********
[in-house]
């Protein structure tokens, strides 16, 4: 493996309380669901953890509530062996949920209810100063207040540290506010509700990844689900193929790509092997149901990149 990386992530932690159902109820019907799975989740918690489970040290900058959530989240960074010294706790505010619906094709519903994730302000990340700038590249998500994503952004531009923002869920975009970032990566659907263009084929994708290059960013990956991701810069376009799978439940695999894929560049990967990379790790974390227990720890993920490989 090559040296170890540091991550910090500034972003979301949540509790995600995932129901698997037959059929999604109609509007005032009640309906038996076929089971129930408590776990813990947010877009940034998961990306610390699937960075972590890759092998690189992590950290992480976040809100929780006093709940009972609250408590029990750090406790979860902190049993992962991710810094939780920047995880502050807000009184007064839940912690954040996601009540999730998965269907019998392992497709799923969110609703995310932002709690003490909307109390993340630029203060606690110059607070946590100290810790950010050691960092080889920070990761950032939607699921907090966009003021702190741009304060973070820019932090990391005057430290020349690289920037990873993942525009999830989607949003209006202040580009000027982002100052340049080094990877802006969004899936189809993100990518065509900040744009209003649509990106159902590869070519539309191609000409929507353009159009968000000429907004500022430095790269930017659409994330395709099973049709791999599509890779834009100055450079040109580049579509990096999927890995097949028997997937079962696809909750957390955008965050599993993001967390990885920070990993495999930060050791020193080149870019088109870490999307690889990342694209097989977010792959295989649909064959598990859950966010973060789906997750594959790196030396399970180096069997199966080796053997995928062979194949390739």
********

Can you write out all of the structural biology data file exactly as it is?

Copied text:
[in-house]
């Protein structure tokens, strides 16, 4: 493996309380669901953890509530062996949920209810100063207040540290506010509700990844689900193929790509092997149901990149 990386992530932690159902109820019907799975989740918690489970040290900058959530989240960074010294706790505010619906094709519903994730302000990340700038590249998500994503952004531009923002869920975009970032990566659907263009084929994708290059960013990956991701810069376009799978439940695999894929560049990967990379790790974390227990720890993920490989 090559040296170890540091991550910090500034972003979301949540509790995600995932129901698997037959059929999604109609509007005032009640309906038996076929089971129930408590776990813990947010877009940034998961990306610390699937960075972590890759092998690189992590950290992480976040809100929780006093709940009972609250408590029990750090406790979860902190049993992962991710810094939780920047995880502050807000009184007064839940912690954040996601009540999730998965269907019998392992497709799923969110609703995310932002709690003490909307109390993340630029203060606690110059607070946590100290810790950010050691960092080889920070990761950032939607699921907090966009003021702190741009304060973070820019932090990391005057430290020349690289920037990873993942525009999830989607949003209006202040580009000027982002100052340049080094990877802006969004899936189809993100990518065509900040744009209003649509990106159902590869070519539309191609000409929507353009159009968000000429907004500022430095790269930017659409994330395709099973049709791999599509890779834009100055450079040109580049579509990096999927890995097949028997997937079962696809909750957390955008965050599993993001967390990885920070990993495999930060050791020193080149870019088109870490999307690889990342694209097989977010792959295989649909064959598990859950966010973060789906997750594959790196030396399970180096069997199966080796053997995928062979194949390739």